Banes was also the author of Dancing Women: Female Bodies Onstage (University of Wisconsin Press, 1998). This book made a crucial contribution to studies of identity, agency, and feminist politics in dance. It offered a counter-argument to contemporaneous criticism that cast certain dance forms, particularly ballet, as inherently patriarchal and oppressive to women. In response, Banes argued that dancing itself is an act of agency, in which women continually negotiate between representation and authorship. Through a rigorous historical examination of a selection of iconic ballet and modern dance works, beginning in the Romantic period of the 1830s, Dancing Women showed how dance generates complex meanings within its unique social circumstances.
In the early 1980s, Banes was the first dance critic to seek out the new urban dance form happening on the streets and in the clubs of the Bronx and Brooklyn. Break dancing was little known outside of the Black and Latin@ communities at that time, and Banes’ article, “To the Beat Y’All: Breaking Is Hard to Do,” appearing in the Village Voice in April 1981, introduced the form to the mass media. As Lynn Garafola noted, her writing on break dancing opened onto “a broad-ranging investigation of the impact of African American vernacular dance forms on both elite and mainstream social dance practices" (2). She was one of the first dance scholars to reveal the central role of Black dance movements and rhythms in the neoclassical style of George Balanchine (“Balanchine and Black Dance,” 1993). In 1995, she worked with anthropologist John F. Szwed to trace the dissemination of the dance instruction song from its roots in African American social dance and music through American popular culture (3). Her 2001 essay, “Our Hybrid Tradition,” showed that “what we call ‘the Western tradition’ in dance has always been a cultural mélange,” particularly of borrowings from Asian and African forms (4).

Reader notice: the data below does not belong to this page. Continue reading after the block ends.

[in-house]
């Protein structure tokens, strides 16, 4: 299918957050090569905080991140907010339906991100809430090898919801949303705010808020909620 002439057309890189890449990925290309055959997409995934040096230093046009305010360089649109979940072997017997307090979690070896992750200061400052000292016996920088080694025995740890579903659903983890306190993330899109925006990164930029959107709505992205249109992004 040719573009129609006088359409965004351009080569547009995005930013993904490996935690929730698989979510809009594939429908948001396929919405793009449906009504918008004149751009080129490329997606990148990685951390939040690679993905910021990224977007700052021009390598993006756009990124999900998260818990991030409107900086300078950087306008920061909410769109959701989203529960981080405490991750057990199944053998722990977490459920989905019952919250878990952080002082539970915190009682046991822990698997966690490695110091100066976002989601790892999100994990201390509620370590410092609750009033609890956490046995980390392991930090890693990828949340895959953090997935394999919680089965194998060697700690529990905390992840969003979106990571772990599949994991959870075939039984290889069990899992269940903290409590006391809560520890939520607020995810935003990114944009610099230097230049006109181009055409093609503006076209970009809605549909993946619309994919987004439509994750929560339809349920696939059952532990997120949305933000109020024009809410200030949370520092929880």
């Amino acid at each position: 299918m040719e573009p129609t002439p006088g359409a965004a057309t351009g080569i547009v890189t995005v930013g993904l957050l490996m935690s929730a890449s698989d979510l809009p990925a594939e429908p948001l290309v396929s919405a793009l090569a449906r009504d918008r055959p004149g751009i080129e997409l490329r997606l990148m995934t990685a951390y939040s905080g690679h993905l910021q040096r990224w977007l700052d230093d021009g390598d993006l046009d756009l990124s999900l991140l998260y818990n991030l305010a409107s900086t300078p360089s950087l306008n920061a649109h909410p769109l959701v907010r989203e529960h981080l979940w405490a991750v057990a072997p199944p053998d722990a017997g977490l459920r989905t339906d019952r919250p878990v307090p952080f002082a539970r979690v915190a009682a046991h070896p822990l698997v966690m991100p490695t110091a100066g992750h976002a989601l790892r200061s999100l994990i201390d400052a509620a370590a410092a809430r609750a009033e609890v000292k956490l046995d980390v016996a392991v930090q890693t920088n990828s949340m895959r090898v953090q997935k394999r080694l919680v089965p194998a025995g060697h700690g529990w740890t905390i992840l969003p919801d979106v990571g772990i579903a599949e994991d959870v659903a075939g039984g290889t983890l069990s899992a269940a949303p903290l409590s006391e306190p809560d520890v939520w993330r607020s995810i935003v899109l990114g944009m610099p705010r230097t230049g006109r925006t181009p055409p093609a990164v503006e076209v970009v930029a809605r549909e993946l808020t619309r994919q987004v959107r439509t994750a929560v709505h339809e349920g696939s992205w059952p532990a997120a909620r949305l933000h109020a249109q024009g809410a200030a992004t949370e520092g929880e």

Another interest was the Soviet avant-garde of the 1920s. She edited Soviet Choreographers in the 1920s, a book by Moscow’s preeminent dance historian, Elizabeth Souritz (Duke University Press, 1990). She wrote or co-wrote about choreographers Kasyan Goleizovsky and Fedor Lopukhov, film director Sergei Eisenstein, and Russian Formalism (5). On one of her trips to Russia in the 1990s, she returned with a series of sketches of a miniature ballet created by Eisenstein in 1947, based on the last scene of the opera Carmen and titled The Last Conversation, about a year before the filmmaker’s death and at the height of Socialist Realism in the Soviet Union. Working at the University of Madison-Wisconsin with James Sutton, a professor of ballet, and Galina Zakrutkina, a former character dancer in the Maryinsky Ballet living in Madison at the time, Banes reconstructed Eisenstein’s ballet from copies of the sketches. “They were line drawings, very simple,” Sutton told me (Andrea). “It was like putting together an animated film and filling in the pieces. The process was about reaching into the archives and trying to see what Eisenstein was trying to do, to bring the research alive. She was finding links between Russian film and theater and dance in Eisenstein’s work—that was a very Sally thing to do, to make connections.”